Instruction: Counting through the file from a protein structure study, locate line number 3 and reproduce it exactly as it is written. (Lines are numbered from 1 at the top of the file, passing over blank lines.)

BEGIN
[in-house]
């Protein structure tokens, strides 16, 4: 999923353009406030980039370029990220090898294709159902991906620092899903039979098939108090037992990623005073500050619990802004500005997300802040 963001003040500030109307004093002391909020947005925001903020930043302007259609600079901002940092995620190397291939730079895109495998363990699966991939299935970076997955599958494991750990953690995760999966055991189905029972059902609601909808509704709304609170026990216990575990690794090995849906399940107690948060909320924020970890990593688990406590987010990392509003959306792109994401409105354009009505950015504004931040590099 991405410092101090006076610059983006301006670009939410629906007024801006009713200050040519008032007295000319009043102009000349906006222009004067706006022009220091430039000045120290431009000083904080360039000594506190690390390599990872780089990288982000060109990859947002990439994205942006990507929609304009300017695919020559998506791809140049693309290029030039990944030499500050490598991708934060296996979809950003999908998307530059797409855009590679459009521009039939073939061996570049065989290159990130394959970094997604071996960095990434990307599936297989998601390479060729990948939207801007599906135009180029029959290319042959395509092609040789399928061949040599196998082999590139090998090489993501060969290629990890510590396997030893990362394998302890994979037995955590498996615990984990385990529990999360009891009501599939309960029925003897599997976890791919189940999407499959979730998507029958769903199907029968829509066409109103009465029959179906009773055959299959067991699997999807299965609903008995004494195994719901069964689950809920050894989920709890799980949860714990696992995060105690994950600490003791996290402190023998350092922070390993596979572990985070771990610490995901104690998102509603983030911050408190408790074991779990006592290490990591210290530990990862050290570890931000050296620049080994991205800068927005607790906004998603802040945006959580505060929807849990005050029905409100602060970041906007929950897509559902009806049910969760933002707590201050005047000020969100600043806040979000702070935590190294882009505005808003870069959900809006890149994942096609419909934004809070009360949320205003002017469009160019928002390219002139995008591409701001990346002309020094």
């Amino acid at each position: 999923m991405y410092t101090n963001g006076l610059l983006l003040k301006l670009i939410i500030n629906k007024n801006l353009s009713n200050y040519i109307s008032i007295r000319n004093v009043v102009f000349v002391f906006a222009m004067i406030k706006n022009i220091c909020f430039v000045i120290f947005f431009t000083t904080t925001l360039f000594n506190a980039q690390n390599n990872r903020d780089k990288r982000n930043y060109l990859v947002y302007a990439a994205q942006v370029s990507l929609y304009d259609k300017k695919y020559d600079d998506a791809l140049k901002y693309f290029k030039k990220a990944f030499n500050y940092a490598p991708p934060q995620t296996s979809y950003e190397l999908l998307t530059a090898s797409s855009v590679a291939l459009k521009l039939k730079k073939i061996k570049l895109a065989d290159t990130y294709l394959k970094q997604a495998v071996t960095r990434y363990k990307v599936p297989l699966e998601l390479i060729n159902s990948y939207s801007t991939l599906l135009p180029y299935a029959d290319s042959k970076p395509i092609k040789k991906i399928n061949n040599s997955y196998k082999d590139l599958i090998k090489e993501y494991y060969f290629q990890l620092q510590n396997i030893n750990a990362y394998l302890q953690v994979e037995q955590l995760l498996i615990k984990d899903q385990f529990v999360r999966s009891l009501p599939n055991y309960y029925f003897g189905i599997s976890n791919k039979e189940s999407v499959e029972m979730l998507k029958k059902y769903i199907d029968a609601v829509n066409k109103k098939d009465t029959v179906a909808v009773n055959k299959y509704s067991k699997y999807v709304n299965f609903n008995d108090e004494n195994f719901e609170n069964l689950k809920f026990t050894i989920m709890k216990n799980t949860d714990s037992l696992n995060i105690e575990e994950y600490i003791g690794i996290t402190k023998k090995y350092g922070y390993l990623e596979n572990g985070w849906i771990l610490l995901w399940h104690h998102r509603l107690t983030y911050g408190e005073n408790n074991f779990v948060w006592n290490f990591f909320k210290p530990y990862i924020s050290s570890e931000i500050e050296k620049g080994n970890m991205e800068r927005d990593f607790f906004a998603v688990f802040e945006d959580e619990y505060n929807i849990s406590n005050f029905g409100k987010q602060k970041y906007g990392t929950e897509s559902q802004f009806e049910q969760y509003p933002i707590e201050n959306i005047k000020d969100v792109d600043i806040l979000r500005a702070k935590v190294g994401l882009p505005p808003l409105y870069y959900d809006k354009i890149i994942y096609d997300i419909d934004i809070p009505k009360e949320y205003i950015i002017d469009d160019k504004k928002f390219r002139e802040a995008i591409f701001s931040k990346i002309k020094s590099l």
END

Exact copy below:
């Amino acid at each position: 999923m991405y410092t101090n963001g006076l610059l983006l003040k301006l670009i939410i500030n629906k007024n801006l353009s009713n200050y040519i109307s008032i007295r000319n004093v009043v102009f000349v002391f906006a222009m004067i406030k706006n022009i220091c909020f430039v000045i120290f947005f431009t000083t904080t925001l360039f000594n506190a980039q690390n390599n990872r903020d780089k990288r982000n930043y060109l990859v947002y302007a990439a994205q942006v370029s990507l929609y304009d259609k300017k695919y020559d600079d998506a791809l140049k901002y693309f290029k030039k990220a990944f030499n500050y940092a490598p991708p934060q995620t296996s979809y950003e190397l999908l998307t530059a090898s797409s855009v590679a291939l459009k521009l039939k730079k073939i061996k570049l895109a065989d290159t990130y294709l394959k970094q997604a495998v071996t960095r990434y363990k990307v599936p297989l699966e998601l390479i060729n159902s990948y939207s801007t991939l599906l135009p180029y299935a029959d290319s042959k970076p395509i092609k040789k991906i399928n061949n040599s997955y196998k082999d590139l599958i090998k090489e993501y494991y060969f290629q990890l620092q510590n396997i030893n750990a990362y394998l302890q953690v994979e037995q955590l995760l498996i615990k984990d899903q385990f529990v999360r999966s009891l009501p599939n055991y309960y029925f003897g189905i599997s976890n791919k039979e189940s999407v499959e029972m979730l998507k029958k059902y769903i199907d029968a609601v829509n066409k109103k098939d009465t029959v179906a909808v009773n055959k299959y509704s067991k699997y999807v709304n299965f609903n008995d108090e004494n195994f719901e609170n069964l689950k809920f026990t050894i989920m709890k216990n799980t949860d714990s037992l696992n995060i105690e575990e994950y600490i003791g690794i996290t402190k023998k090995y350092g922070y390993l990623e596979n572990g985070w849906i771990l610490l995901w399940h104690h998102r509603l107690t983030y911050g408190e005073n408790n074991f779990v948060w006592n290490f990591f909320k210290p530990y990862i924020s050290s570890e931000i500050e050296k620049g080994n970890m991205e800068r927005d990593f607790f906004a998603v688990f802040e945006d959580e619990y505060n929807i849990s406590n005050f029905g409100k987010q602060k970041y906007g990392t929950e897509s559902q802004f009806e049910q969760y509003p933002i707590e201050n959306i005047k000020d969100v792109d600043i806040l979000r500005a702070k935590v190294g994401l882009p505005p808003l409105y870069y959900d809006k354009i890149i994942y096609d997300i419909d934004i809070p009505k009360e949320y205003i950015i002017d469009d160019k504004k928002f390219r002139e802040a995008i591409f701001s931040k990346i002309k020094s590099l």